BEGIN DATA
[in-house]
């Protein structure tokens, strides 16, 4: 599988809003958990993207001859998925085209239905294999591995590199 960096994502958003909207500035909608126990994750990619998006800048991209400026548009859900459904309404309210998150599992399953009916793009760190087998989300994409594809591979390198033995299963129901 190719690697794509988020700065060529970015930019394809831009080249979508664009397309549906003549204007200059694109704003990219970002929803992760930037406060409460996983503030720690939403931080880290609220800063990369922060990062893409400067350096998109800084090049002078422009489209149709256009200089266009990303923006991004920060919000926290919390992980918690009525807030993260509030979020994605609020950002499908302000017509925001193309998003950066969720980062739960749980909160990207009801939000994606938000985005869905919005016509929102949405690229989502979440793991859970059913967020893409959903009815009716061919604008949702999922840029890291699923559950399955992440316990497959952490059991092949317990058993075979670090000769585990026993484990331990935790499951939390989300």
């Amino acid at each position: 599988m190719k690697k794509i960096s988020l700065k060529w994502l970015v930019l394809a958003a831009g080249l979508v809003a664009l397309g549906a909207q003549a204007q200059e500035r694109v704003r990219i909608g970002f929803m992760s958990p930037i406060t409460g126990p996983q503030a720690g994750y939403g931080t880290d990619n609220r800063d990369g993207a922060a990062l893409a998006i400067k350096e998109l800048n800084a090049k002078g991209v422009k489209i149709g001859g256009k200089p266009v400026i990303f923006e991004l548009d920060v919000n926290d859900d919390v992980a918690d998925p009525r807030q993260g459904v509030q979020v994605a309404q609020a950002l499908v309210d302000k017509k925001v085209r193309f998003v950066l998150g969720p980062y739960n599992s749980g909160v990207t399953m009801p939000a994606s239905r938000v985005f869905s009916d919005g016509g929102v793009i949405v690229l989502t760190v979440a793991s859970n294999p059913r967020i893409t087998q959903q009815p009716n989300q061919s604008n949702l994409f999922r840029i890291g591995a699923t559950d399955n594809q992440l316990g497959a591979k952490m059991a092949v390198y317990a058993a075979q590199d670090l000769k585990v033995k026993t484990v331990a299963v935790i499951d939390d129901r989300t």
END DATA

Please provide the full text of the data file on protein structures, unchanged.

[in-house]
């Protein structure tokens, strides 16, 4: 599988809003958990993207001859998925085209239905294999591995590199 960096994502958003909207500035909608126990994750990619998006800048991209400026548009859900459904309404309210998150599992399953009916793009760190087998989300994409594809591979390198033995299963129901 190719690697794509988020700065060529970015930019394809831009080249979508664009397309549906003549204007200059694109704003990219970002929803992760930037406060409460996983503030720690939403931080880290609220800063990369922060990062893409400067350096998109800084090049002078422009489209149709256009200089266009990303923006991004920060919000926290919390992980918690009525807030993260509030979020994605609020950002499908302000017509925001193309998003950066969720980062739960749980909160990207009801939000994606938000985005869905919005016509929102949405690229989502979440793991859970059913967020893409959903009815009716061919604008949702999922840029890291699923559950399955992440316990497959952490059991092949317990058993075979670090000769585990026993484990331990935790499951939390989300």
């Amino acid at each position: 599988m190719k690697k794509i960096s988020l700065k060529w994502l970015v930019l394809a958003a831009g080249l979508v809003a664009l397309g549906a909207q003549a204007q200059e500035r694109v704003r990219i909608g970002f929803m992760s958990p930037i406060t409460g126990p996983q503030a720690g994750y939403g931080t880290d990619n609220r800063d990369g993207a922060a990062l893409a998006i400067k350096e998109l800048n800084a090049k002078g991209v422009k489209i149709g001859g256009k200089p266009v400026i990303f923006e991004l548009d920060v919000n926290d859900d919390v992980a918690d998925p009525r807030q993260g459904v509030q979020v994605a309404q609020a950002l499908v309210d302000k017509k925001v085209r193309f998003v950066l998150g969720p980062y739960n599992s749980g909160v990207t399953m009801p939000a994606s239905r938000v985005f869905s009916d919005g016509g929102v793009i949405v690229l989502t760190v979440a793991s859970n294999p059913r967020i893409t087998q959903q009815p009716n989300q061919s604008n949702l994409f999922r840029i890291g591995a699923t559950d399955n594809q992440l316990g497959a591979k952490m059991a092949v390198y317990a058993a075979q590199d670090l000769k585990v033995k026993t484990v331990a299963v935790i499951d939390d129901r989300t």